French elections 2022: London’s important role and what’s happening here for it

As London prepares for elections of its own this May, thousands of Londoners are preparing for four days of democratic duty starting this Sunday (April 10). They are London’s French community, who are voting for a president on April 10 and 24 and then for an MP on June 5 and 19. Unlike Londoners living in France who do not get their own MP in our Westminster parliament due to our rules, French people living abroad (including here in London) do get their own MP in the Paris parliament.

It means that on these four upcoming Sundays, French Londoners will make their way to one of five polling stations in the capital or to a sixth in Ashford, Kent (French Londoners with postcodes beginning with TN), to have their say. Due to France’s different voting system, unless the winner gets more than 50 per cent of each vote, a second vote happens with the top two winners two weeks later – hence why there are four election days planned to nominate two positions.

London is often referred to as the sixth most populous city of French people in the world (including by Macron himself), with estimates of around 300,000 French people living in the capital, this is expected to have declined since Brexit. There are currently 136,046 French people registered in the UK according to official figures, 116,592 of which are registered to vote in these elections. Almost all of them live in London and the South East given the region’s proximity to France. The disparity between the figures is due to different counting methods plus a number of people who do not register with the embassy. French students and dual-nationals who spend time in both countries can also be missed out in counting.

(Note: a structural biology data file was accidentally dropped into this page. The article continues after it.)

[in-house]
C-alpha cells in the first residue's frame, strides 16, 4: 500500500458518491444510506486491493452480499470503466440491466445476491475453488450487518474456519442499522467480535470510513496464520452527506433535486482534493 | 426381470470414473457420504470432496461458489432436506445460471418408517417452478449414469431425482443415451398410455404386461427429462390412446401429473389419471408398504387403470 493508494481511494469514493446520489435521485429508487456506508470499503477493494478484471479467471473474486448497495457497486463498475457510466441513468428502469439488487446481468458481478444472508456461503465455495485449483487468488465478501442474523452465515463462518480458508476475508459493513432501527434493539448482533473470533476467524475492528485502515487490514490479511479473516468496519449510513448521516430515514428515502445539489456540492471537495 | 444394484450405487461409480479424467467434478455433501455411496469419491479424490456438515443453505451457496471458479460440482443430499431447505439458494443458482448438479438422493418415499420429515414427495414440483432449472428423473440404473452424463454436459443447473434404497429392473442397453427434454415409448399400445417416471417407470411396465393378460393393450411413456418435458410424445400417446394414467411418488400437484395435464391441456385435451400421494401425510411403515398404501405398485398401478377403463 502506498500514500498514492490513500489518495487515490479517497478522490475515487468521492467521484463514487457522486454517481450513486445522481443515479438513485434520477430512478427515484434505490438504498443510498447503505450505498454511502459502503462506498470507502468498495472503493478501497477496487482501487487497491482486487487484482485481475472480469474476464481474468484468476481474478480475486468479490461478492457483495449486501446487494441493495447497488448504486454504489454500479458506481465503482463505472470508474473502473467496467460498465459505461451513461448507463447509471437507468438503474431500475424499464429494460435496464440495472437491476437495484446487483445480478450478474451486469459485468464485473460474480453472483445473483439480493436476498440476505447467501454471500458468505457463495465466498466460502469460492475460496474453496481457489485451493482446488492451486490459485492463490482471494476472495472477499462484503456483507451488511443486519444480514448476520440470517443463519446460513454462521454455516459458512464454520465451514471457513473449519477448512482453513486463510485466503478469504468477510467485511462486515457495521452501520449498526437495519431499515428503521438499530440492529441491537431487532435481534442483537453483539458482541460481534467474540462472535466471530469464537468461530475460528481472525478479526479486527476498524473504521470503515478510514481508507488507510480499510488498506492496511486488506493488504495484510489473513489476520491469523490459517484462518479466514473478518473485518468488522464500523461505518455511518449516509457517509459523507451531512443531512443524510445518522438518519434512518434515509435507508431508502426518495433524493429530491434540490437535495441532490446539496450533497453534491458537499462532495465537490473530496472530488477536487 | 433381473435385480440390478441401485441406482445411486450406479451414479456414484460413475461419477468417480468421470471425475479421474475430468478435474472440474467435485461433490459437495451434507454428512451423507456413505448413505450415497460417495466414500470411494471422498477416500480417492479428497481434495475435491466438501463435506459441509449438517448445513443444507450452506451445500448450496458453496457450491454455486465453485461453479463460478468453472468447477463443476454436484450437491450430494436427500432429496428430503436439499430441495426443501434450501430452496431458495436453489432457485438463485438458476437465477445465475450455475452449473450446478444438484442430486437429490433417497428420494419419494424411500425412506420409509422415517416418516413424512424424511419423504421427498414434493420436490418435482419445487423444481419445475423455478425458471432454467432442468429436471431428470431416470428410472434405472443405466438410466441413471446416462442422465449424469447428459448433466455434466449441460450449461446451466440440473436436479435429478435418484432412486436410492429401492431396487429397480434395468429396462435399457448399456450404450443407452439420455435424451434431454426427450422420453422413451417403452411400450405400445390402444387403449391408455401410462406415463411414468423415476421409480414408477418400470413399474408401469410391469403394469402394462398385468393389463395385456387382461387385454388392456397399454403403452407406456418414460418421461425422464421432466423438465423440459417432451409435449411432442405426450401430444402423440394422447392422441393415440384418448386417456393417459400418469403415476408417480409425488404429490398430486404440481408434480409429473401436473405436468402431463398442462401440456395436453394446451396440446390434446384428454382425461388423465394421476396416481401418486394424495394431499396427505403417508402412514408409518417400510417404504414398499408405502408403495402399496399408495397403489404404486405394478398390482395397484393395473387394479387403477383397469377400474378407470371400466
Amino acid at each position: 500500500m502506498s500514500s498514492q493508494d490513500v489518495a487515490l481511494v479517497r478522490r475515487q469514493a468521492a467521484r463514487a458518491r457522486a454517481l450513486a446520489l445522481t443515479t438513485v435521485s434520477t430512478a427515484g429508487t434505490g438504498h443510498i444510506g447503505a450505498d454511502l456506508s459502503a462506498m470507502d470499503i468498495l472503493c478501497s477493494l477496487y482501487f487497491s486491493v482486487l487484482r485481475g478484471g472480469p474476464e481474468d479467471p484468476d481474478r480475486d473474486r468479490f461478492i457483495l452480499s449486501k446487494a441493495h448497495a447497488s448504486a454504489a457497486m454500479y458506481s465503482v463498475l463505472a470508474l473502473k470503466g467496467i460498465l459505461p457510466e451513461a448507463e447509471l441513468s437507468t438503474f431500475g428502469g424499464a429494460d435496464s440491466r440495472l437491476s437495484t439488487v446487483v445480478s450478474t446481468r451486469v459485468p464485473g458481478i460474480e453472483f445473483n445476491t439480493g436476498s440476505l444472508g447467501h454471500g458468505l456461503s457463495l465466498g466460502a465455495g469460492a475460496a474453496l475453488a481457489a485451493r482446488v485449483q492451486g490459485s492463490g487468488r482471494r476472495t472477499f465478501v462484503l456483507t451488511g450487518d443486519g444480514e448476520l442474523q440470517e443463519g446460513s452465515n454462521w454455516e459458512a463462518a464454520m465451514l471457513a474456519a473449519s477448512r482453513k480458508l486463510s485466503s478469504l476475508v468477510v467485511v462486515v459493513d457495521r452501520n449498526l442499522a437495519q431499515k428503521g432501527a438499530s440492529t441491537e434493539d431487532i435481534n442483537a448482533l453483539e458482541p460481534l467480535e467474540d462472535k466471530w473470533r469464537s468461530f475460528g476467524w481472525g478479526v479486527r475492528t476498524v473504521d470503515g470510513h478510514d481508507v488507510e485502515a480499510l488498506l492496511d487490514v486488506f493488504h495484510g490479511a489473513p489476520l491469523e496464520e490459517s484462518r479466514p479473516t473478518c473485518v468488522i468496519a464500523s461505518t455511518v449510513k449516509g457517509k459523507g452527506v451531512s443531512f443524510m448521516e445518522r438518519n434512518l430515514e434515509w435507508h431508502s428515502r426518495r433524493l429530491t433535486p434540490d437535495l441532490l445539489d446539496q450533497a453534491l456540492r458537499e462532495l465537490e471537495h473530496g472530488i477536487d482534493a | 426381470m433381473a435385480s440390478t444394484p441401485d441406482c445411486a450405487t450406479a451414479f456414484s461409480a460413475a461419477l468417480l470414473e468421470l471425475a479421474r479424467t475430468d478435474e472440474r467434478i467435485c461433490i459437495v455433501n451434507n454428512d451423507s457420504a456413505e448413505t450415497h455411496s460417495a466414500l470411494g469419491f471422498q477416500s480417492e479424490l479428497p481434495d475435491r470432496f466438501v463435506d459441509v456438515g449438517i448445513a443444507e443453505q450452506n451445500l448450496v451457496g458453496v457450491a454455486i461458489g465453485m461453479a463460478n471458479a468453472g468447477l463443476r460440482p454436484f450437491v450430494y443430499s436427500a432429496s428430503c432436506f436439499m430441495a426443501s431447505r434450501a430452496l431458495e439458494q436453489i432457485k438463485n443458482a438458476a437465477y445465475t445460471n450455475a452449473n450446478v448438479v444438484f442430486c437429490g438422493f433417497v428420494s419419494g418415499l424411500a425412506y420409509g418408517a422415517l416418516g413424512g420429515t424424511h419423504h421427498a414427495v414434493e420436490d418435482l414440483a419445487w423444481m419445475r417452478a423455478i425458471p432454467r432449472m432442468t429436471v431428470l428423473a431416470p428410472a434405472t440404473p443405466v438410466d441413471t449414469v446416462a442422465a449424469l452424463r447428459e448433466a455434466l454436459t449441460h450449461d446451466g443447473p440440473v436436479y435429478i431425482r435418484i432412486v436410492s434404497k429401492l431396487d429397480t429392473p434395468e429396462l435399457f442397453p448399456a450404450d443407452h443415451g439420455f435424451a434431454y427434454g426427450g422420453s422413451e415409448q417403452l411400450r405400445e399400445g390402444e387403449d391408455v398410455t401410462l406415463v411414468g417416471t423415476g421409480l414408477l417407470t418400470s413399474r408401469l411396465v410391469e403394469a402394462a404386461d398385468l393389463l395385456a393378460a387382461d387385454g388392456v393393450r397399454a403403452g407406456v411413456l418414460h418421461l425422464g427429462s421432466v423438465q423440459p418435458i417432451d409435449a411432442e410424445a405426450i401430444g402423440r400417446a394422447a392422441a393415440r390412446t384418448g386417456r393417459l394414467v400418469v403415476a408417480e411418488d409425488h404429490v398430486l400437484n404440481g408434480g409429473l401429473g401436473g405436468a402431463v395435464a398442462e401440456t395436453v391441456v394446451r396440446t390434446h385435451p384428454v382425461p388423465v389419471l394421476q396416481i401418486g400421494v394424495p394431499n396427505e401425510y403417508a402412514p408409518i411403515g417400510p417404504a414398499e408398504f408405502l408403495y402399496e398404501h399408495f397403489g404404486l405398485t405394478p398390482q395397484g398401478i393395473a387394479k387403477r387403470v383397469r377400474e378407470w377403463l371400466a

READ MORE: ‘I bought a London bus, drove it 1100 miles to rural France and now it’s the village restaurant’

French president Emmanuel Macron who is facing re-election last visited London in 2020, reaffirming the link between our two nations

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France is notorious for its bureaucracy, so it wasn’t a surprise to see long queues at polling stations during the last elections in 2017 but this time there will be five extra polling stations (59 in total) in the UK, including two extra in London, to ensure the days run smoother.

Voting is open between 8am and 7pm. The first exit polls are published at 7pm UK time on the day of each election, with the winning candidates being sworn in a few weeks after. The current centrist president Emmanuel Macron faces tough competition from far-right candidate Marine Le Pen, followed by ten other candidates including Sadiq Khan ally Anne Hildago, current Mayor of Paris. The final opinion polls put incumbent Macron at 27 per cent and rival Le Pen at 23 per cent, which would put them neck-and-neck at around 50 per cent in the second round. London’s votes alone could be enough to swing the results one way or the other.

In the race for the French Londoners MP, who also represents overseas French citizens in the rest of the UK plus in nine other countries in Northern Europe, the left-wing Socialist Party (roughly equivalent to Labour) had always won since the seat’s creation but were ousted by the Macron centrist Republic On The Move Party in 2017. The current MP Alexandre Holroyd is based in London. The winning MP will also have an “understudy” who will stand in for them if ever they are absent or unable to attend in-person votes.

On Sunday, several French pubs and bars in South Kensington are expected to show live coverage of the elections, which will also be able to watch from the UK in English and French in full on France 24 on TV or YouTube, with additional special coverage from UK broadcasters.

For full details of voter eligibility, locations and deadlines, check the French Embassy website here.

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